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Building more relevant summary reports

Create summary reports by tag

With the ever-accelerating pace of change in the device and application environment, keeping track of how the network is being used is vital to ensure an excellent experience for all. A modern network benefits from regular oversight and tweaking, and Cisco Meraki networks excel in this area with simple, accessible controls for networks. To assist with oversight, the dashboard provides an excellent summary reporting tool, which can be triggered manually or scheduled for delivery to the network owner via email, daily, weekly or monthly. Here’s a snippet of a typical emailed report:

Armed with the information in reports like these, the IT admin can log onto the dashboard and make tweaks to network configuration, perhaps shaping some types of traffic, blocking some others, or applying a group policy to a particular type of user or device.

This approach works fine in a relatively small network where all network activity is performed in the same location and on a known set of client devices. But until now summary reporting has been network-wide, and in some cases those organizations may be very large, containing 10,000 or more network devices. Cisco Meraki networks are the perfect fit for organizations operating across multiple geographic locations, and consequently there are many businesses for whom a single network-wide summary will be simply too broad, making them difficult to decipher.

Another wish has been granted, and Meraki customers can now customize their summary reports by reporting against specific tags. Tagging is used extensively across the Meraki dashboard to help make sense of a networking environment which could contain an overwhelming number of network or client devices across many locations. These tags can be searched against, so searching for ‘AP’ would filter and show all APs regardless of location. Tags are simply friendly names and could be applied, for example, to all the APs on a specific site, or all the switch ports to which APs are connected.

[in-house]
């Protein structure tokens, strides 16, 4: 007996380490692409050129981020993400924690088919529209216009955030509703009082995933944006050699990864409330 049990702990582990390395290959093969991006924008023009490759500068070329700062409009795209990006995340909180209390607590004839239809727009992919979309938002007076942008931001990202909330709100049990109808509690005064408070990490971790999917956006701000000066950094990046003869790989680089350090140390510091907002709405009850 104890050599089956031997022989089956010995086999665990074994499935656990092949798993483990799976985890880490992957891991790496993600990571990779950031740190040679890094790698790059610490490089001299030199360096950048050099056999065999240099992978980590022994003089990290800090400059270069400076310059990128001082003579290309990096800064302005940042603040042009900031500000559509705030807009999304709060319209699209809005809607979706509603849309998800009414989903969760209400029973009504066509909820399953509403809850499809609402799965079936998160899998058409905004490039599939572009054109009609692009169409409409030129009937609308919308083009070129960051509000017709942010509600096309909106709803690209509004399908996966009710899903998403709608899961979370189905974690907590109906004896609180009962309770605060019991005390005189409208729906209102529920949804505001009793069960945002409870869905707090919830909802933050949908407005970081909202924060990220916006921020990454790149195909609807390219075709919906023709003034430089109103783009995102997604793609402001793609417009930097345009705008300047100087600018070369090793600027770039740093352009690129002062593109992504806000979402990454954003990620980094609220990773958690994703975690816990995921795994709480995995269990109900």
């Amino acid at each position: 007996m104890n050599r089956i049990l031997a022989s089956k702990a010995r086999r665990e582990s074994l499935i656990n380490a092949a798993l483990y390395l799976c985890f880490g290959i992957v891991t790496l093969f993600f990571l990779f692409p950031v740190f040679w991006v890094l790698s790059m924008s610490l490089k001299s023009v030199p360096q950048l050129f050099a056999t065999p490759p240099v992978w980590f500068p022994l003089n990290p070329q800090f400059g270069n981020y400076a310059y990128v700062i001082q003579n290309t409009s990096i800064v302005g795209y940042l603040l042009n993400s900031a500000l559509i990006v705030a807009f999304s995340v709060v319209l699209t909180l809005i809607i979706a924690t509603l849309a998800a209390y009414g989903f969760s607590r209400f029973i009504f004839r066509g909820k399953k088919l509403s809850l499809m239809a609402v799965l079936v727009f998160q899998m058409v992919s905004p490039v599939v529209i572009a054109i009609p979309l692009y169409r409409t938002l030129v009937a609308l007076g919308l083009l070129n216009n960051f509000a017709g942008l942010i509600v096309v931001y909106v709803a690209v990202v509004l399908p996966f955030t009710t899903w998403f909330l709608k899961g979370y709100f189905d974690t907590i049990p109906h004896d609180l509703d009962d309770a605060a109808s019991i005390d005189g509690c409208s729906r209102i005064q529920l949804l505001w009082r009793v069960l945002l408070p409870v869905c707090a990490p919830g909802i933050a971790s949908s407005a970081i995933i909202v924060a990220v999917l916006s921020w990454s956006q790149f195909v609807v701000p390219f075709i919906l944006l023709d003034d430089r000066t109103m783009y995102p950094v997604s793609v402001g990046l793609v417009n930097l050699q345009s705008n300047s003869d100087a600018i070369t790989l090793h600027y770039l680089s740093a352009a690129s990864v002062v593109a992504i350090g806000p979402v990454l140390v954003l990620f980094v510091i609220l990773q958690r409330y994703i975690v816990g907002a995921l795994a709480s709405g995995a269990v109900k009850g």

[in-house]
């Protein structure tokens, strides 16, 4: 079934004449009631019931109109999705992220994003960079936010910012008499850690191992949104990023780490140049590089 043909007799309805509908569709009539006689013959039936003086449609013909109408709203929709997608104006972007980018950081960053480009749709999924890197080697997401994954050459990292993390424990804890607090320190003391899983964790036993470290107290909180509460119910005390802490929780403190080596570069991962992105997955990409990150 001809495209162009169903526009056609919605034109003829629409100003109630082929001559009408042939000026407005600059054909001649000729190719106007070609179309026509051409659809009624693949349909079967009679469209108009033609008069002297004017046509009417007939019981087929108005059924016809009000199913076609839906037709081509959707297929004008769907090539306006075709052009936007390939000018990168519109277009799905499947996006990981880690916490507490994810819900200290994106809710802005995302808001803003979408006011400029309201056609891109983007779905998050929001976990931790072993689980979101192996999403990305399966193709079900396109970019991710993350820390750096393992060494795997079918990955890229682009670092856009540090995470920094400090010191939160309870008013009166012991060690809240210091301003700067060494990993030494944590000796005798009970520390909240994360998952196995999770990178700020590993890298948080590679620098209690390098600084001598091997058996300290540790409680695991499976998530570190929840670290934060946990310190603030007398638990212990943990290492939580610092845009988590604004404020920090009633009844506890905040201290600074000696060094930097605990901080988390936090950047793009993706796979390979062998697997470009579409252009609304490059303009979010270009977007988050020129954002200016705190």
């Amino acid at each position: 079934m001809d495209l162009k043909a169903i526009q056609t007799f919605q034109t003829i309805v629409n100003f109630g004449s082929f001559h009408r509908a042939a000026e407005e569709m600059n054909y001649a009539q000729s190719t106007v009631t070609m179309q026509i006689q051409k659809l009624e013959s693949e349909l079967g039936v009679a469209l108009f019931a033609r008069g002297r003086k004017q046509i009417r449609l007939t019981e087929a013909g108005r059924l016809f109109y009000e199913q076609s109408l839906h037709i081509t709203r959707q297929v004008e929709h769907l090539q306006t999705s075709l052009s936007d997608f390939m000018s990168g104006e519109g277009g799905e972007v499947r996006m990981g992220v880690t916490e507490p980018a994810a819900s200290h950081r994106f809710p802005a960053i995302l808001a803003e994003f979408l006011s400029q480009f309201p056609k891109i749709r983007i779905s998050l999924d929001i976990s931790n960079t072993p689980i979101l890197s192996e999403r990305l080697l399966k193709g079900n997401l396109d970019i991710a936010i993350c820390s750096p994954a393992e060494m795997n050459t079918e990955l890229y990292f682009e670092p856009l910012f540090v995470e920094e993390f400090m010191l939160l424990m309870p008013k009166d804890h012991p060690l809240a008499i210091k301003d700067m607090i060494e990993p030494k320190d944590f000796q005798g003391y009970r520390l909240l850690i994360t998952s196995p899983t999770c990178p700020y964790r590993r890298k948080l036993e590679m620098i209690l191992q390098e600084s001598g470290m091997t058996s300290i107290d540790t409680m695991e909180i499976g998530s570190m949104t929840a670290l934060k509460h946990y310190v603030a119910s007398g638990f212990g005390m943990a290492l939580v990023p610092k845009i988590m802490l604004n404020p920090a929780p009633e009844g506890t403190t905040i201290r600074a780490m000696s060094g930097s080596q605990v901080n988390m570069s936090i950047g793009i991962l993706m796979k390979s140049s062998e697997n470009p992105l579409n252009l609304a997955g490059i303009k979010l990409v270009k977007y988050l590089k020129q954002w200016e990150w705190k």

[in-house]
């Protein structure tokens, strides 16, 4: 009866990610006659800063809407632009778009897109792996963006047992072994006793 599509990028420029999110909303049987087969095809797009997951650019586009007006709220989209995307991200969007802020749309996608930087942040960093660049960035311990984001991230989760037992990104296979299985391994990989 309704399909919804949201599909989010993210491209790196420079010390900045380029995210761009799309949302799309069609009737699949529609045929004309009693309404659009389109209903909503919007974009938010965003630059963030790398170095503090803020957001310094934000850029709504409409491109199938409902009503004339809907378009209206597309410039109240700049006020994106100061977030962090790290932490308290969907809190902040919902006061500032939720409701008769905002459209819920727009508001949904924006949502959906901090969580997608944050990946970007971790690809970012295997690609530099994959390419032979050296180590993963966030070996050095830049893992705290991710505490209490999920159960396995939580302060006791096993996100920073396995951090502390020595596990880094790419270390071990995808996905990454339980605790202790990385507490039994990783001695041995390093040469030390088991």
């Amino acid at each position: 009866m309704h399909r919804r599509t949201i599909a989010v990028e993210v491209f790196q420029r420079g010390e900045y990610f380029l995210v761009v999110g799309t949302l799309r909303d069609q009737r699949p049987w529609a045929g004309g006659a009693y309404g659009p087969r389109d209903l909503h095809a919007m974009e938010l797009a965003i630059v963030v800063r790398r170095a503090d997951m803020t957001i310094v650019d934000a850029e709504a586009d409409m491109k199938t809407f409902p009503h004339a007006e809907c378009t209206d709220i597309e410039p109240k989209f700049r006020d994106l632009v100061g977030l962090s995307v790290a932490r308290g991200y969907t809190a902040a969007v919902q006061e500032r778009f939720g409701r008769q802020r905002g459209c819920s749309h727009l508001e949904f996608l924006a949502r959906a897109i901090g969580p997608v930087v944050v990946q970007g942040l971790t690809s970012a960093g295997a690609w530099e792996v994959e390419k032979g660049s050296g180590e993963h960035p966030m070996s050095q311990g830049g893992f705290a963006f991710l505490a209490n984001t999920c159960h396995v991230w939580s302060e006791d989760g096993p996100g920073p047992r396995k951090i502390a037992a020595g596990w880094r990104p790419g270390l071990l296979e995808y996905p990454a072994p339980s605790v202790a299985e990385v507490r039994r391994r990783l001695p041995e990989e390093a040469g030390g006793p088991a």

Now a summary report can be created around a tag, depicting location, building, floor, all switches, certain applications or users – whatever can be logically grouped together. A hospitality business may wish to look at all its restaurants or hotels on the east coast, a provider of office space across many states may like to look at VoIP ports across all locations, or perhaps an IT admin wants to zone-in on buildings 10, 11 and 12 on the HQ campus. Here’s a sample view of the tag selection the admin would use. They can also be created for a custom time range covering up to 2 months.

Summary reports are a super-useful tool for concisely depicting how valuable network resources are being used, especially for those who don’t have the time to pay daily visits to the dashboard. They are also easily digestible, making them ideal for emailing to an IT manager or managed customer. With the addition of tagging, these reports can now be tailored to more accurately reflect real-world network deployments, logically grouped in a way which makes sense.